Feeds

RealNetworks drops MusicNet for Listen.com

Cheaper CD burns, but it's no Apple

  • alert
  • submit to reddit

Intelligent flash storage arrays

RealNetworks has transferred its allegiance from major label-backed online music service MusicNet to Listen.com's Rhapsody offering. Real's new service will be called RealOne Rhapsody.

What's been grabbing web headlines is Real's plan to charge 79 cents per song, seen as a nod towards Apple's recently launched online Music Store, which charges 99 cents a song.

In fact, the services aren't that similar. Apple's charges for downloads, but RealOne Rhapsody's fee is simply for burning tracks users have already downloaded under through their $9.95 subscription to the service. Yes, 79 cents is below Apple's charge, but the cut is being driven by Listen.com, not Real, and Listen.com already charges 99 cents - the same as Apple.

Rhapsody is also a Windows-only service. Music Store is coming to Windows - by the end of the year, says Apple - but for now it's only available to Mac users.

Finally, all of Apple's songs can be burned to CD. That's not the case with Rhapsody, which restricts burning to two-thirds of its catalogue.

Real's move to drop MusicNet is interesting, but perhaps not surprising. MusicNet was jointly launched by Real and major labels EMI, BMG and Warner. Real CEO Rob Glaser moved over to head MusicNet on an interim basis, but has since ceded the hot-seat to Alan McGlade.

Real announced last month that it wants to buy Listen.com for $36 million. The acquisition is expected to be completed during Q3. Rhapsody, launched in 2001, has proved more successful than MusicNet, and Listen has built up a strong business licensing the service to ISPs, cablecos and the like. They re-badge Listen.com's service, but Listen does all the work behind the scenes.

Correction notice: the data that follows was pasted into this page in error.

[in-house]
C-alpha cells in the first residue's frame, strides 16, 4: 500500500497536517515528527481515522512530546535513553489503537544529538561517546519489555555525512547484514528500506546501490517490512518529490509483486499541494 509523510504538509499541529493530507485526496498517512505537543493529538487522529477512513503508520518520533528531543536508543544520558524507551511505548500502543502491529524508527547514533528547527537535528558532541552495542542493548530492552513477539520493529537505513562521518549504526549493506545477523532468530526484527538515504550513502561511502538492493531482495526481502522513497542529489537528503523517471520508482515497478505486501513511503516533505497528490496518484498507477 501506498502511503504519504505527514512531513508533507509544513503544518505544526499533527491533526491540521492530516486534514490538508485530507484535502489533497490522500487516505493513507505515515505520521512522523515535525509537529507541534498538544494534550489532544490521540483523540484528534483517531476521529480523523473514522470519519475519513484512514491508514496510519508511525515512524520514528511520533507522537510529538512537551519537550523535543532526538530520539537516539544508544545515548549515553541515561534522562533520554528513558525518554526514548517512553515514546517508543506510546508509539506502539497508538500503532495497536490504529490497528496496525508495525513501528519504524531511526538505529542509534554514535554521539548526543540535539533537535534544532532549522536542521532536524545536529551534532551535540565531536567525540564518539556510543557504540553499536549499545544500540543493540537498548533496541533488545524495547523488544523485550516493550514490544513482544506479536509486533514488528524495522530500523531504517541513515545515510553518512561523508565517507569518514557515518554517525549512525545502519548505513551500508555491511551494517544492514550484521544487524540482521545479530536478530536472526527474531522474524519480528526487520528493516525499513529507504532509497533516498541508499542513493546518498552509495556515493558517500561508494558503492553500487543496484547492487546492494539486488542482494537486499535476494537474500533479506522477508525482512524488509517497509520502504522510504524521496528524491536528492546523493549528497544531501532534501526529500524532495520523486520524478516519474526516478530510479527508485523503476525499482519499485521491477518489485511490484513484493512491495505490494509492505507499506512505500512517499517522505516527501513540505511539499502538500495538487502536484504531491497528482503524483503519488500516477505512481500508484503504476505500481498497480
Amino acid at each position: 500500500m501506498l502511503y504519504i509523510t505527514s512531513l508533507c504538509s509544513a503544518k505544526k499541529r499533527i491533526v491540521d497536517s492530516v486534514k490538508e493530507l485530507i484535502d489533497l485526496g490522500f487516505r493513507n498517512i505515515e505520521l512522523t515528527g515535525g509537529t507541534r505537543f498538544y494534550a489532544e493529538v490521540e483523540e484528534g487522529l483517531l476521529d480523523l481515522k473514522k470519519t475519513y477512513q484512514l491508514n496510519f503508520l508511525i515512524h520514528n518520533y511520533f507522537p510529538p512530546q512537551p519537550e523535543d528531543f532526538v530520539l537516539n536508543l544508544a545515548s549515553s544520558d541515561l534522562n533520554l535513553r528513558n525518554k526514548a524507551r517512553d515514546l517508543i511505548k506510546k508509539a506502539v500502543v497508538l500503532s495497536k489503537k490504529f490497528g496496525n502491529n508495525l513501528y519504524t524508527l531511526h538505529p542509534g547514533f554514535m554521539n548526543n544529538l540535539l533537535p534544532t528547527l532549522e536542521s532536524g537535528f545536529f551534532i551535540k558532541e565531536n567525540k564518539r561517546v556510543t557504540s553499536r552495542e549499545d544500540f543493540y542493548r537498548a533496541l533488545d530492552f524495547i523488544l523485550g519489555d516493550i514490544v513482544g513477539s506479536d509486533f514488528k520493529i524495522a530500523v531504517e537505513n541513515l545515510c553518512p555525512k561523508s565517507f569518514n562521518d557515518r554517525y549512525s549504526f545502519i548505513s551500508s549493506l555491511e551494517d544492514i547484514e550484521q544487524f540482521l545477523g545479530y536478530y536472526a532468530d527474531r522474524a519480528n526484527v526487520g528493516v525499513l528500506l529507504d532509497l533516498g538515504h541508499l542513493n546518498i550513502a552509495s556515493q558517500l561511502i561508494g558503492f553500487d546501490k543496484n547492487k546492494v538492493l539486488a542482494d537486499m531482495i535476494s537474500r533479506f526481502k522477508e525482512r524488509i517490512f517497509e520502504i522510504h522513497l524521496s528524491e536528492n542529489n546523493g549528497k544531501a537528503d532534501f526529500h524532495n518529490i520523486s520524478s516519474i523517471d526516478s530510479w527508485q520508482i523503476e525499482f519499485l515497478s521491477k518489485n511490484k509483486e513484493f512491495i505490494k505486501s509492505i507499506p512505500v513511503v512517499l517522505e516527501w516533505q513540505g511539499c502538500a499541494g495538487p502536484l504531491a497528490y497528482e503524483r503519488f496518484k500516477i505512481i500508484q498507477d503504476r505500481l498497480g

Forrester Research said earlier this month that the market for downloaded music over the Internet will be worth $24 million in Europe alone this year, ballooning to $1.3 billion by 2007. Already the market is well established in the US, where downloads were worth some $15 million last year alone and are set to grow to $2 billion market by 2007.

Notably, Forrester reckons that the majority of sales will come from individual downloads rather than subscriptions. Forrester forecasts that by 2007 around two million subscribers will spend EUR125 million per annum, which will account for ten per cent of total digital music sales. ®

ElectricNews contributed to this story

Secure remote control for conventional and virtual desktops

More from The Register

next story
Bladerunner sequel might actually be good. Harrison Ford is in it
Go ahead, you're all clear, kid... Sorry, wrong film
Musicians sue UK.gov over 'zero pay' copyright fix
Everyone else in Europe compensates us - why can't you?
I'll be back (and forward): Hollywood's time travel tribulations
Quick, call the Time Cops to sort out this paradox!
Euro Parliament VOTES to BREAK UP GOOGLE. Er, OK then
It CANNA do it, captain.They DON'T have the POWER!
Megaupload overlord Kim Dotcom: The US HAS RADICALISED ME!
Now my lawyers have bailed 'cos I'm 'OFFICIALLY' BROKE
Forget Hillary, HP's ex CARLY FIORINA 'wants to be next US Prez'
Former CEO has political ambitions again, according to Washington DC sources
prev story

Whitepapers

Designing and building an open ITOA architecture
Learn about a new IT data taxonomy defined by the four data sources of IT visibility: wire, machine, agent, and synthetic data sets.
Getting started with customer-focused identity management
Learn why identity is a fundamental requirement to digital growth, and how without it there is no way to identify and engage customers in a meaningful way.
10 threats to successful enterprise endpoint backup
10 threats to a successful backup including issues with BYOD, slow backups and ineffective security.
Reg Reader Research: SaaS based Email and Office Productivity Tools
Read this Reg reader report which provides advice and guidance for SMBs towards the use of SaaS based email and Office productivity tools.
10 ways wire data helps conquer IT complexity
IT teams can automatically detect problems across the IT environment, spot data theft, select unique pieces of transaction payloads to send to a data source, and more.